Above all these research accomplishments stands George’s legendary collegiality, generosity, and humility. He teaches classes with more than 1,000 undergraduate students (in a single lecture hall). He is a wise and thoughtful mentor to graduate students. He is particularly dedicated to helping disadvantaged and returning students at all levels. He has involved platoons of undergraduates in research over the years. He routinely teaches short courses to educate the geosciences community in potential applications of U-Th- Pb geochronology. His attention to precision, accuracy, efficiency and spatial resolution is remarkable. It is not entirely about regional applications—it is about making sure that these regional applications have the advantage of the best analyses available. He works around the clock, leading many of us to wonder if he ever actually sleeps.
George Gehrels is among the few who may accurately claim to have generated a revolution in the way we do science. From his early work using TIMS technology, to his ongoing deployment of high through-put LA-MC technology, to the establishment of the most productive geochronology laboratory in the world, George has almost single handedly made it possible for hundreds of scientists to generate absolute blizzards of high-quality data on any geologic topic involving U-Pb geochronology.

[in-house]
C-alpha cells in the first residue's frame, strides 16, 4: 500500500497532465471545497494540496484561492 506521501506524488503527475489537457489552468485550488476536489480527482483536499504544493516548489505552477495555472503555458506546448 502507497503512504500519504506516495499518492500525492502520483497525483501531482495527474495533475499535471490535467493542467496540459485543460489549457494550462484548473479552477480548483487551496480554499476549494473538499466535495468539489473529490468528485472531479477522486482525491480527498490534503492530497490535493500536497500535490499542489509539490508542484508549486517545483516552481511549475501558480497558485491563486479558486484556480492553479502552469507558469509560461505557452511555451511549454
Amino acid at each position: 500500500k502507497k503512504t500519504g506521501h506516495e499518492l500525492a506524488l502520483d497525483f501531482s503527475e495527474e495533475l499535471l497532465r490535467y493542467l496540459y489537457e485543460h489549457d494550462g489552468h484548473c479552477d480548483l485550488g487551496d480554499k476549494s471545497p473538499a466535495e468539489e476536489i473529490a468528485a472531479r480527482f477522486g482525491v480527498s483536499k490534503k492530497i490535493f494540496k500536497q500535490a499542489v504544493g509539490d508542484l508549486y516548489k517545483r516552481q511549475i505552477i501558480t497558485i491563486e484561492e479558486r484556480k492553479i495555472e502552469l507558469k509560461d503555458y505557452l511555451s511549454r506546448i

For all of these accomplishments and more, George Gehrels is truly deserving of the Day Medal.
It is a great pleasure and honor to be awarded this year’s Arthur L. Day Medal. I am truly humbled to see the list of previous recipients of this award, and to receive this award among such distinguished company.